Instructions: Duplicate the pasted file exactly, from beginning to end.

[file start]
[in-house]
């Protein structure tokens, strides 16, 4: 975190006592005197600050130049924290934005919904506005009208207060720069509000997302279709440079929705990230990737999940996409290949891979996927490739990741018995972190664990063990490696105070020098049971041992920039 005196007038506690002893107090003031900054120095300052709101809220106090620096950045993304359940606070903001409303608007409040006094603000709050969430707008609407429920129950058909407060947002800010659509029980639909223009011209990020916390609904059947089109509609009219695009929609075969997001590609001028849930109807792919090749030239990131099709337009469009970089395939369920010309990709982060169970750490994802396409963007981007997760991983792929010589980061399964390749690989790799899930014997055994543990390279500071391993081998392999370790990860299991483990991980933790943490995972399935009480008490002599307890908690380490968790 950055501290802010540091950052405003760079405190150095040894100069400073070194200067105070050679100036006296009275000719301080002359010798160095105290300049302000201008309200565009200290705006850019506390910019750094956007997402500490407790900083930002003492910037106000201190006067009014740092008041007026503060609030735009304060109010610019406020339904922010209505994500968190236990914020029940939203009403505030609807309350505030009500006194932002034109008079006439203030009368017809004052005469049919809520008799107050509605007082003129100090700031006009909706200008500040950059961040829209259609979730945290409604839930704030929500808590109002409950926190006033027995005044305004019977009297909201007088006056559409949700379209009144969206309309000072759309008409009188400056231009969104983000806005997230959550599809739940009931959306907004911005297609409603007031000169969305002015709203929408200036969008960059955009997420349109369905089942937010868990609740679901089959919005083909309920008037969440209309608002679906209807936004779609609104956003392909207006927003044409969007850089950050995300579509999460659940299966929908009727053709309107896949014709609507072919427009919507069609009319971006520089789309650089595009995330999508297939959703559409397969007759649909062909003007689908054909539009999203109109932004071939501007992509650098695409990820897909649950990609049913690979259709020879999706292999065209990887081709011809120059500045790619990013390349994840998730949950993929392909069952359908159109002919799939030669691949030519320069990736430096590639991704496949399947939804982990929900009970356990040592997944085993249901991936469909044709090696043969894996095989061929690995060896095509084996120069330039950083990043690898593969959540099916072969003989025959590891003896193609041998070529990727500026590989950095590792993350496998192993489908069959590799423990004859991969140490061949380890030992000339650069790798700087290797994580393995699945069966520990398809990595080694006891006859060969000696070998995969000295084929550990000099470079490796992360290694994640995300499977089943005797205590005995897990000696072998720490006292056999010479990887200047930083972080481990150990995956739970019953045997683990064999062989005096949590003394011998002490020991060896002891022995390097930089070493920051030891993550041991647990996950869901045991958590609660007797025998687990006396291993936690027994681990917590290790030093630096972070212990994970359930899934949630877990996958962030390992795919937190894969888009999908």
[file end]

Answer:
[in-house]
């Protein structure tokens, strides 16, 4: 975190006592005197600050130049924290934005919904506005009208207060720069509000997302279709440079929705990230990737999940996409290949891979996927490739990741018995972190664990063990490696105070020098049971041992920039 005196007038506690002893107090003031900054120095300052709101809220106090620096950045993304359940606070903001409303608007409040006094603000709050969430707008609407429920129950058909407060947002800010659509029980639909223009011209990020916390609904059947089109509609009219695009929609075969997001590609001028849930109807792919090749030239990131099709337009469009970089395939369920010309990709982060169970750490994802396409963007981007997760991983792929010589980061399964390749690989790799899930014997055994543990390279500071391993081998392999370790990860299991483990991980933790943490995972399935009480008490002599307890908690380490968790 950055501290802010540091950052405003760079405190150095040894100069400073070194200067105070050679100036006296009275000719301080002359010798160095105290300049302000201008309200565009200290705006850019506390910019750094956007997402500490407790900083930002003492910037106000201190006067009014740092008041007026503060609030735009304060109010610019406020339904922010209505994500968190236990914020029940939203009403505030609807309350505030009500006194932002034109008079006439203030009368017809004052005469049919809520008799107050509605007082003129100090700031006009909706200008500040950059961040829209259609979730945290409604839930704030929500808590109002409950926190006033027995005044305004019977009297909201007088006056559409949700379209009144969206309309000072759309008409009188400056231009969104983000806005997230959550599809739940009931959306907004911005297609409603007031000169969305002015709203929408200036969008960059955009997420349109369905089942937010868990609740679901089959919005083909309920008037969440209309608002679906209807936004779609609104956003392909207006927003044409969007850089950050995300579509999460659940299966929908009727053709309107896949014709609507072919427009919507069609009319971006520089789309650089595009995330999508297939959703559409397969007759649909062909003007689908054909539009999203109109932004071939501007992509650098695409990820897909649950990609049913690979259709020879999706292999065209990887081709011809120059500045790619990013390349994840998730949950993929392909069952359908159109002919799939030669691949030519320069990736430096590639991704496949399947939804982990929900009970356990040592997944085993249901991936469909044709090696043969894996095989061929690995060896095509084996120069330039950083990043690898593969959540099916072969003989025959590891003896193609041998070529990727500026590989950095590792993350496998192993489908069959590799423990004859991969140490061949380890030992000339650069790798700087290797994580393995699945069966520990398809990595080694006891006859060969000696070998995969000295084929550990000099470079490796992360290694994640995300499977089943005797205590005995897990000696072998720490006292056999010479990887200047930083972080481990150990995956739970019953045997683990064999062989005096949590003394011998002490020991060896002891022995390097930089070493920051030891993550041991647990996950869901045991958590609660007797025998687990006396291993936690027994681990917590290790030093630096972070212990994970359930899934949630877990996958962030390992795919937190894969888009999908």